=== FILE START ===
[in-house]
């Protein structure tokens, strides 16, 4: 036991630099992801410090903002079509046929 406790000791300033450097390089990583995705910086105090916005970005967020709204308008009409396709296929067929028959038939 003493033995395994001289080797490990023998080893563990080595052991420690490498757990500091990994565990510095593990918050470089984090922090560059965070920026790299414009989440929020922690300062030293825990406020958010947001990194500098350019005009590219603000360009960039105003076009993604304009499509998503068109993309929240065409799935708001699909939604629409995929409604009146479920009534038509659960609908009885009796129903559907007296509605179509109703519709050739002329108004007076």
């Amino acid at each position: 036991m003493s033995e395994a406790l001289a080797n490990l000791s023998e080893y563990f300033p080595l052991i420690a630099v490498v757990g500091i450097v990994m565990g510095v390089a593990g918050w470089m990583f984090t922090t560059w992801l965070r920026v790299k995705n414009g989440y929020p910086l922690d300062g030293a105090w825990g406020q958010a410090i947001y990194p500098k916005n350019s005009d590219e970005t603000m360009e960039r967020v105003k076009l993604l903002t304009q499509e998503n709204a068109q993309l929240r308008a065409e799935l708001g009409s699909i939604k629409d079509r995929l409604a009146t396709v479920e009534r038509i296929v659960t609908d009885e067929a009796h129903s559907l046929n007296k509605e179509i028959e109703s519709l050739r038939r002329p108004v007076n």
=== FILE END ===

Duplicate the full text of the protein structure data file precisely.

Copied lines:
[in-house]
């Protein structure tokens, strides 16, 4: 036991630099992801410090903002079509046929 406790000791300033450097390089990583995705910086105090916005970005967020709204308008009409396709296929067929028959038939 003493033995395994001289080797490990023998080893563990080595052991420690490498757990500091990994565990510095593990918050470089984090922090560059965070920026790299414009989440929020922690300062030293825990406020958010947001990194500098350019005009590219603000360009960039105003076009993604304009499509998503068109993309929240065409799935708001699909939604629409995929409604009146479920009534038509659960609908009885009796129903559907007296509605179509109703519709050739002329108004007076």
């Amino acid at each position: 036991m003493s033995e395994a406790l001289a080797n490990l000791s023998e080893y563990f300033p080595l052991i420690a630099v490498v757990g500091i450097v990994m565990g510095v390089a593990g918050w470089m990583f984090t922090t560059w992801l965070r920026v790299k995705n414009g989440y929020p910086l922690d300062g030293a105090w825990g406020q958010a410090i947001y990194p500098k916005n350019s005009d590219e970005t603000m360009e960039r967020v105003k076009l993604l903002t304009q499509e998503n709204a068109q993309l929240r308008a065409e799935l708001g009409s699909i939604k629409d079509r995929l409604a009146t396709v479920e009534r038509i296929v659960t609908d009885e067929a009796h129903s559907l046929n007296k509605e179509i028959e109703s519709l050739r038939r002329p108004v007076n």